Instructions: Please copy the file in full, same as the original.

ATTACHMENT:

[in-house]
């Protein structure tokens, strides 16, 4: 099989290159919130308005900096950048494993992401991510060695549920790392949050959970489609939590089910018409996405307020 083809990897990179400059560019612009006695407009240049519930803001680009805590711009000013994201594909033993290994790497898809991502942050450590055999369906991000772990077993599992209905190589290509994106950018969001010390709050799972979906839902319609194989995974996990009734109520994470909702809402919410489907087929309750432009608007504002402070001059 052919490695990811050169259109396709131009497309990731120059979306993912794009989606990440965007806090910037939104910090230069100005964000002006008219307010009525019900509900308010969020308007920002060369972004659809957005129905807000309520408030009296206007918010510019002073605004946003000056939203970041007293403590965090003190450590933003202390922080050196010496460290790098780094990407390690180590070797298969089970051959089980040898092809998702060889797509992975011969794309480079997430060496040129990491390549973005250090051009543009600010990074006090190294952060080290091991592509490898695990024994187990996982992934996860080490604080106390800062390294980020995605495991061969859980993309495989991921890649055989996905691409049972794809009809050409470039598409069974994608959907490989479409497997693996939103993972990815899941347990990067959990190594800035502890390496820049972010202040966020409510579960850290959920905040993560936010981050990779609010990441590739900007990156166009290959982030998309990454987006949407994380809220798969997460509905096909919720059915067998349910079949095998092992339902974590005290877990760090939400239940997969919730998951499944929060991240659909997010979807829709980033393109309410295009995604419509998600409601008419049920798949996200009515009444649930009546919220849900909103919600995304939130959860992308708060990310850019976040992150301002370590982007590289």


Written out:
[in-house]
């Protein structure tokens, strides 16, 4: 099989290159919130308005900096950048494993992401991510060695549920790392949050959970489609939590089910018409996405307020 083809990897990179400059560019612009006695407009240049519930803001680009805590711009000013994201594909033993290994790497898809991502942050450590055999369906991000772990077993599992209905190589290509994106950018969001010390709050799972979906839902319609194989995974996990009734109520994470909702809402919410489907087929309750432009608007504002402070001059 052919490695990811050169259109396709131009497309990731120059979306993912794009989606990440965007806090910037939104910090230069100005964000002006008219307010009525019900509900308010969020308007920002060369972004659809957005129905807000309520408030009296206007918010510019002073605004946003000056939203970041007293403590965090003190450590933003202390922080050196010496460290790098780094990407390690180590070797298969089970051959089980040898092809998702060889797509992975011969794309480079997430060496040129990491390549973005250090051009543009600010990074006090190294952060080290091991592509490898695990024994187990996982992934996860080490604080106390800062390294980020995605495991061969859980993309495989991921890649055989996905691409049972794809009809050409470039598409069974994608959907490989479409497997693996939103993972990815899941347990990067959990190594800035502890390496820049972010202040966020409510579960850290959920905040993560936010981050990779609010990441590739900007990156166009290959982030998309990454987006949407994380809220798969997460509905096909919720059915067998349910079949095998092992339902974590005290877990760090939400239940997969919730998951499944929060991240659909997010979807829709980033393109309410295009995604419509998600409601008419049920798949996200009515009444649930009546919220849900909103919600995304939130959860992308708060990310850019976040992150301002370590982007590289």